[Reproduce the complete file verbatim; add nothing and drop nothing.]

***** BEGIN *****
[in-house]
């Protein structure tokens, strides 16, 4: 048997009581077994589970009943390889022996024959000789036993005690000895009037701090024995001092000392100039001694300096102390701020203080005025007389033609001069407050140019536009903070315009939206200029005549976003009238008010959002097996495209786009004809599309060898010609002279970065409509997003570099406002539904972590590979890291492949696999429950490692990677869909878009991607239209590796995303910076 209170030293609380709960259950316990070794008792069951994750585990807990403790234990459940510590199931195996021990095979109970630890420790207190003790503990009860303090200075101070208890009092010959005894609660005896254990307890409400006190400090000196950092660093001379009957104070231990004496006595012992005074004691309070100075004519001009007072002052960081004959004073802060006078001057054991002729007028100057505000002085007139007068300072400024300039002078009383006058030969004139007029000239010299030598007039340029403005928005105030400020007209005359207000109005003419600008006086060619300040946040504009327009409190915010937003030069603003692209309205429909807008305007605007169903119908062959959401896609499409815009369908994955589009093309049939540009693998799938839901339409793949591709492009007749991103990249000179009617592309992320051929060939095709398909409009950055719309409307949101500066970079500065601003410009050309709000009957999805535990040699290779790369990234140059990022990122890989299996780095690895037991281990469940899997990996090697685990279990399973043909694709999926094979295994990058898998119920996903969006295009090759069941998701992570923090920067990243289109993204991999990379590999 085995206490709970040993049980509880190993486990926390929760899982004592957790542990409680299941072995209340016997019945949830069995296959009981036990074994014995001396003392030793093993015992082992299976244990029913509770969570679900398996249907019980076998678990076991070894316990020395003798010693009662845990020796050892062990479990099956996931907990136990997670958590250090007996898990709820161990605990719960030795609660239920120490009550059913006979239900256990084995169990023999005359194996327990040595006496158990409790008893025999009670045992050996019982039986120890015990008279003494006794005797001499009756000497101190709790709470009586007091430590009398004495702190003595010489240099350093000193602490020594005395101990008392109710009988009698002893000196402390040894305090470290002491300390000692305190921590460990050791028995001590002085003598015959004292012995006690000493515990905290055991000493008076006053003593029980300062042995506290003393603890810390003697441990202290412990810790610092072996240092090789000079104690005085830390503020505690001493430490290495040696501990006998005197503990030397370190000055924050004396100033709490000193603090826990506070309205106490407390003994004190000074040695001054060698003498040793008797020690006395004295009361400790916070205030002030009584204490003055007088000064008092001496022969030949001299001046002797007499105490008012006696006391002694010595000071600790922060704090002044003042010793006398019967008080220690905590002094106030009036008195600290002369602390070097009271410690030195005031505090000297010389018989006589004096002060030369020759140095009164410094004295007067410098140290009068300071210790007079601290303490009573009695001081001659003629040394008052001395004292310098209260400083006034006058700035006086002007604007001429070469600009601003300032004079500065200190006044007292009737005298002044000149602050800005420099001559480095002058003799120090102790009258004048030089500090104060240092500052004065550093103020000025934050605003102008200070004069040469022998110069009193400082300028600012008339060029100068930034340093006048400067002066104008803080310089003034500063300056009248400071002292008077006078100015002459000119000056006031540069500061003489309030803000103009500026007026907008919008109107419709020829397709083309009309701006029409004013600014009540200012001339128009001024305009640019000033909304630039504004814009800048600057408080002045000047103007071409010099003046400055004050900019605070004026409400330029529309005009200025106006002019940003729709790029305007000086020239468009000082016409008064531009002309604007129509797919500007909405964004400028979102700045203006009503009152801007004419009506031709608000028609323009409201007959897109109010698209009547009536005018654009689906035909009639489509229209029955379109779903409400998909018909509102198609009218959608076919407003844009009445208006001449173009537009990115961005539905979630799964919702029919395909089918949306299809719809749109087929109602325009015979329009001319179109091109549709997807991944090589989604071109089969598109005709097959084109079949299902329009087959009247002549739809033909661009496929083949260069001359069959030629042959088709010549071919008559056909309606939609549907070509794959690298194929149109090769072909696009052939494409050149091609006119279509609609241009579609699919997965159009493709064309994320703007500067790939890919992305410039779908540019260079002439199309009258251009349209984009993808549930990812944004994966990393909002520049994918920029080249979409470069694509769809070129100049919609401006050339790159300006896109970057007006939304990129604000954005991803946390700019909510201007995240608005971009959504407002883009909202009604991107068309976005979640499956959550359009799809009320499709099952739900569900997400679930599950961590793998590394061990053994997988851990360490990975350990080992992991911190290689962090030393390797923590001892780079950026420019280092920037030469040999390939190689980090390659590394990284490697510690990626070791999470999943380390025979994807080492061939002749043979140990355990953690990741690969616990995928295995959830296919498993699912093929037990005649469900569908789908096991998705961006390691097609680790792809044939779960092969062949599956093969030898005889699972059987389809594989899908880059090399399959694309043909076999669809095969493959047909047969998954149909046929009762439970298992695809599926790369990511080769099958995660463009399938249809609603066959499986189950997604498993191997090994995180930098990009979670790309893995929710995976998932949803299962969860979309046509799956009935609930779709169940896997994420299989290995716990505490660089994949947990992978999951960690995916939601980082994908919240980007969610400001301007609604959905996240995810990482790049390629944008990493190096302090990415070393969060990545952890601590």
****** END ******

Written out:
[in-house]
């Protein structure tokens, strides 16, 4: 048997009581077994589970009943390889022996024959000789036993005690000895009037701090024995001092000392100039001694300096102390701020203080005025007389033609001069407050140019536009903070315009939206200029005549976003009238008010959002097996495209786009004809599309060898010609002279970065409509997003570099406002539904972590590979890291492949696999429950490692990677869909878009991607239209590796995303910076 209170030293609380709960259950316990070794008792069951994750585990807990403790234990459940510590199931195996021990095979109970630890420790207190003790503990009860303090200075101070208890009092010959005894609660005896254990307890409400006190400090000196950092660093001379009957104070231990004496006595012992005074004691309070100075004519001009007072002052960081004959004073802060006078001057054991002729007028100057505000002085007139007068300072400024300039002078009383006058030969004139007029000239010299030598007039340029403005928005105030400020007209005359207000109005003419600008006086060619300040946040504009327009409190915010937003030069603003692209309205429909807008305007605007169903119908062959959401896609499409815009369908994955589009093309049939540009693998799938839901339409793949591709492009007749991103990249000179009617592309992320051929060939095709398909409009950055719309409307949101500066970079500065601003410009050309709000009957999805535990040699290779790369990234140059990022990122890989299996780095690895037991281990469940899997990996090697685990279990399973043909694709999926094979295994990058898998119920996903969006295009090759069941998701992570923090920067990243289109993204991999990379590999 085995206490709970040993049980509880190993486990926390929760899982004592957790542990409680299941072995209340016997019945949830069995296959009981036990074994014995001396003392030793093993015992082992299976244990029913509770969570679900398996249907019980076998678990076991070894316990020395003798010693009662845990020796050892062990479990099956996931907990136990997670958590250090007996898990709820161990605990719960030795609660239920120490009550059913006979239900256990084995169990023999005359194996327990040595006496158990409790008893025999009670045992050996019982039986120890015990008279003494006794005797001499009756000497101190709790709470009586007091430590009398004495702190003595010489240099350093000193602490020594005395101990008392109710009988009698002893000196402390040894305090470290002491300390000692305190921590460990050791028995001590002085003598015959004292012995006690000493515990905290055991000493008076006053003593029980300062042995506290003393603890810390003697441990202290412990810790610092072996240092090789000079104690005085830390503020505690001493430490290495040696501990006998005197503990030397370190000055924050004396100033709490000193603090826990506070309205106490407390003994004190000074040695001054060698003498040793008797020690006395004295009361400790916070205030002030009584204490003055007088000064008092001496022969030949001299001046002797007499105490008012006696006391002694010595000071600790922060704090002044003042010793006398019967008080220690905590002094106030009036008195600290002369602390070097009271410690030195005031505090000297010389018989006589004096002060030369020759140095009164410094004295007067410098140290009068300071210790007079601290303490009573009695001081001659003629040394008052001395004292310098209260400083006034006058700035006086002007604007001429070469600009601003300032004079500065200190006044007292009737005298002044000149602050800005420099001559480095002058003799120090102790009258004048030089500090104060240092500052004065550093103020000025934050605003102008200070004069040469022998110069009193400082300028600012008339060029100068930034340093006048400067002066104008803080310089003034500063300056009248400071002292008077006078100015002459000119000056006031540069500061003489309030803000103009500026007026907008919008109107419709020829397709083309009309701006029409004013600014009540200012001339128009001024305009640019000033909304630039504004814009800048600057408080002045000047103007071409010099003046400055004050900019605070004026409400330029529309005009200025106006002019940003729709790029305007000086020239468009000082016409008064531009002309604007129509797919500007909405964004400028979102700045203006009503009152801007004419009506031709608000028609323009409201007959897109109010698209009547009536005018654009689906035909009639489509229209029955379109779903409400998909018909509102198609009218959608076919407003844009009445208006001449173009537009990115961005539905979630799964919702029919395909089918949306299809719809749109087929109602325009015979329009001319179109091109549709997807991944090589989604071109089969598109005709097959084109079949299902329009087959009247002549739809033909661009496929083949260069001359069959030629042959088709010549071919008559056909309606939609549907070509794959690298194929149109090769072909696009052939494409050149091609006119279509609609241009579609699919997965159009493709064309994320703007500067790939890919992305410039779908540019260079002439199309009258251009349209984009993808549930990812944004994966990393909002520049994918920029080249979409470069694509769809070129100049919609401006050339790159300006896109970057007006939304990129604000954005991803946390700019909510201007995240608005971009959504407002883009909202009604991107068309976005979640499956959550359009799809009320499709099952739900569900997400679930599950961590793998590394061990053994997988851990360490990975350990080992992991911190290689962090030393390797923590001892780079950026420019280092920037030469040999390939190689980090390659590394990284490697510690990626070791999470999943380390025979994807080492061939002749043979140990355990953690990741690969616990995928295995959830296919498993699912093929037990005649469900569908789908096991998705961006390691097609680790792809044939779960092969062949599956093969030898005889699972059987389809594989899908880059090399399959694309043909076999669809095969493959047909047969998954149909046929009762439970298992695809599926790369990511080769099958995660463009399938249809609603066959499986189950997604498993191997090994995180930098990009979670790309893995929710995976998932949803299962969860979309046509799956009935609930779709169940896997994420299989290995716990505490660089994949947990992978999951960690995916939601980082994908919240980007969610400001301007609604959905996240995810990482790049390629944008990493190096302090990415070393969060990545952890601590």